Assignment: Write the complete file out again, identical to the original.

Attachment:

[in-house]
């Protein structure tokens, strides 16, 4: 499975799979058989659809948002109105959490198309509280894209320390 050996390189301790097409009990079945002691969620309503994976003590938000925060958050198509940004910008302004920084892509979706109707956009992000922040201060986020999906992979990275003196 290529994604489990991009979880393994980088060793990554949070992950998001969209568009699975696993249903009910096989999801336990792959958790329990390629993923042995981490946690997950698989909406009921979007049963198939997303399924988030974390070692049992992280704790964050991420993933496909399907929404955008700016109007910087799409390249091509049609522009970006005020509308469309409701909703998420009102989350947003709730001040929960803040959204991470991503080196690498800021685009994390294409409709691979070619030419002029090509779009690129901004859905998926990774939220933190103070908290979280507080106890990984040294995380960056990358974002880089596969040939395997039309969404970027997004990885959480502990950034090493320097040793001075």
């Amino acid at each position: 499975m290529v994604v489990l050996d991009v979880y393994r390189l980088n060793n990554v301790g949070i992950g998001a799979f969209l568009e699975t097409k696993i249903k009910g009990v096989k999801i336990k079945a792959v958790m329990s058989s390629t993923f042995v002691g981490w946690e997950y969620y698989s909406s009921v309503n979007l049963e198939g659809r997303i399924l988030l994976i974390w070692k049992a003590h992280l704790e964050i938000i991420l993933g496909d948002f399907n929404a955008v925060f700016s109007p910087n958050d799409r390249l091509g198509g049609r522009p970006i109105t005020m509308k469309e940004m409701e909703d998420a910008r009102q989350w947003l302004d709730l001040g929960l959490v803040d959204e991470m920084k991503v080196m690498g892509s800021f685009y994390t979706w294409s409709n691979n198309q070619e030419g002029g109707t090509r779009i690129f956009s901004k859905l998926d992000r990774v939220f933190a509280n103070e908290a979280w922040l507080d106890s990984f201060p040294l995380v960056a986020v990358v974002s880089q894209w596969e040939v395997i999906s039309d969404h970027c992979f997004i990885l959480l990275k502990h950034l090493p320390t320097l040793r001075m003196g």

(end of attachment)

[in-house]
């Protein structure tokens, strides 16, 4: 499975799979058989659809948002109105959490198309509280894209320390 050996390189301790097409009990079945002691969620309503994976003590938000925060958050198509940004910008302004920084892509979706109707956009992000922040201060986020999906992979990275003196 290529994604489990991009979880393994980088060793990554949070992950998001969209568009699975696993249903009910096989999801336990792959958790329990390629993923042995981490946690997950698989909406009921979007049963198939997303399924988030974390070692049992992280704790964050991420993933496909399907929404955008700016109007910087799409390249091509049609522009970006005020509308469309409701909703998420009102989350947003709730001040929960803040959204991470991503080196690498800021685009994390294409409709691979070619030419002029090509779009690129901004859905998926990774939220933190103070908290979280507080106890990984040294995380960056990358974002880089596969040939395997039309969404970027997004990885959480502990950034090493320097040793001075």
């Amino acid at each position: 499975m290529v994604v489990l050996d991009v979880y393994r390189l980088n060793n990554v301790g949070i992950g998001a799979f969209l568009e699975t097409k696993i249903k009910g009990v096989k999801i336990k079945a792959v958790m329990s058989s390629t993923f042995v002691g981490w946690e997950y969620y698989s909406s009921v309503n979007l049963e198939g659809r997303i399924l988030l994976i974390w070692k049992a003590h992280l704790e964050i938000i991420l993933g496909d948002f399907n929404a955008v925060f700016s109007p910087n958050d799409r390249l091509g198509g049609r522009p970006i109105t005020m509308k469309e940004m409701e909703d998420a910008r009102q989350w947003l302004d709730l001040g929960l959490v803040d959204e991470m920084k991503v080196m690498g892509s800021f685009y994390t979706w294409s409709n691979n198309q070619e030419g002029g109707t090509r779009i690129f956009s901004k859905l998926d992000r990774v939220f933190a509280n103070e908290a979280w922040l507080d106890s990984f201060p040294l995380v960056a986020v990358v974002s880089q894209w596969e040939v395997i999906s039309d969404h970027c992979f997004i990885l959480l990275k502990h950034l090493p320390t320097l040793r001075m003196g």